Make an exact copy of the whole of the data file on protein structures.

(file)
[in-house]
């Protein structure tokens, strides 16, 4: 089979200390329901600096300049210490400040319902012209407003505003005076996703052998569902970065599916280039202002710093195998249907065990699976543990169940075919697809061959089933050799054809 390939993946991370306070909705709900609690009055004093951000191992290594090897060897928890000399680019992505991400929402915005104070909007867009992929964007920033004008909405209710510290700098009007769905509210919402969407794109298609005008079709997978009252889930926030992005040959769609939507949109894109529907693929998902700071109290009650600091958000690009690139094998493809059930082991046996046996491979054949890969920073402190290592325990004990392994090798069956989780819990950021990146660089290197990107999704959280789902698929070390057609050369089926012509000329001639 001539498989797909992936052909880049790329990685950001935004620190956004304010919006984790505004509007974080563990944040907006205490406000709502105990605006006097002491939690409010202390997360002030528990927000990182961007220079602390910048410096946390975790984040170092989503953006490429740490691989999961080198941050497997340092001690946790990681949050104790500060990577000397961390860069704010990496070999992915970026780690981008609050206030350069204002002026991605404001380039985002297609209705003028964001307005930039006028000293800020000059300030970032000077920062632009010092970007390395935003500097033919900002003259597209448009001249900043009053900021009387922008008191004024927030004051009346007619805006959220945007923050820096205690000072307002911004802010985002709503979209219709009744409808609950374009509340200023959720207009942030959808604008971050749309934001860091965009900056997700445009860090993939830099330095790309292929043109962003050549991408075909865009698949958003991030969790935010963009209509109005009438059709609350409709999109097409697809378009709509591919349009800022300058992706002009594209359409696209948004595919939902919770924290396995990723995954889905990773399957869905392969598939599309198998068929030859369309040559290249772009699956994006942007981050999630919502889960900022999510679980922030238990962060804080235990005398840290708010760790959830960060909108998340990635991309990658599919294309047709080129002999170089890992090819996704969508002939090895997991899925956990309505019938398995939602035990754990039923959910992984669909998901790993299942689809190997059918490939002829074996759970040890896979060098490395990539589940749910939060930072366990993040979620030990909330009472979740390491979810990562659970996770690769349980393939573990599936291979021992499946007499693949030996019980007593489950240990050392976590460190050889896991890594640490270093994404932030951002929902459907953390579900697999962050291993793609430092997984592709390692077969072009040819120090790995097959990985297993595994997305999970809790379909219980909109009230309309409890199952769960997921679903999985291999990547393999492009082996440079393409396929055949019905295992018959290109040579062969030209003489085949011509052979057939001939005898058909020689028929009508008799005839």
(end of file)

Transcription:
[in-house]
């Protein structure tokens, strides 16, 4: 089979200390329901600096300049210490400040319902012209407003505003005076996703052998569902970065599916280039202002710093195998249907065990699976543990169940075919697809061959089933050799054809 390939993946991370306070909705709900609690009055004093951000191992290594090897060897928890000399680019992505991400929402915005104070909007867009992929964007920033004008909405209710510290700098009007769905509210919402969407794109298609005008079709997978009252889930926030992005040959769609939507949109894109529907693929998902700071109290009650600091958000690009690139094998493809059930082991046996046996491979054949890969920073402190290592325990004990392994090798069956989780819990950021990146660089290197990107999704959280789902698929070390057609050369089926012509000329001639 001539498989797909992936052909880049790329990685950001935004620190956004304010919006984790505004509007974080563990944040907006205490406000709502105990605006006097002491939690409010202390997360002030528990927000990182961007220079602390910048410096946390975790984040170092989503953006490429740490691989999961080198941050497997340092001690946790990681949050104790500060990577000397961390860069704010990496070999992915970026780690981008609050206030350069204002002026991605404001380039985002297609209705003028964001307005930039006028000293800020000059300030970032000077920062632009010092970007390395935003500097033919900002003259597209448009001249900043009053900021009387922008008191004024927030004051009346007619805006959220945007923050820096205690000072307002911004802010985002709503979209219709009744409808609950374009509340200023959720207009942030959808604008971050749309934001860091965009900056997700445009860090993939830099330095790309292929043109962003050549991408075909865009698949958003991030969790935010963009209509109005009438059709609350409709999109097409697809378009709509591919349009800022300058992706002009594209359409696209948004595919939902919770924290396995990723995954889905990773399957869905392969598939599309198998068929030859369309040559290249772009699956994006942007981050999630919502889960900022999510679980922030238990962060804080235990005398840290708010760790959830960060909108998340990635991309990658599919294309047709080129002999170089890992090819996704969508002939090895997991899925956990309505019938398995939602035990754990039923959910992984669909998901790993299942689809190997059918490939002829074996759970040890896979060098490395990539589940749910939060930072366990993040979620030990909330009472979740390491979810990562659970996770690769349980393939573990599936291979021992499946007499693949030996019980007593489950240990050392976590460190050889896991890594640490270093994404932030951002929902459907953390579900697999962050291993793609430092997984592709390692077969072009040819120090790995097959990985297993595994997305999970809790379909219980909109009230309309409890199952769960997921679903999985291999990547393999492009082996440079393409396929055949019905295992018959290109040579062969030209003489085949011509052979057939001939005898058909020689028929009508008799005839």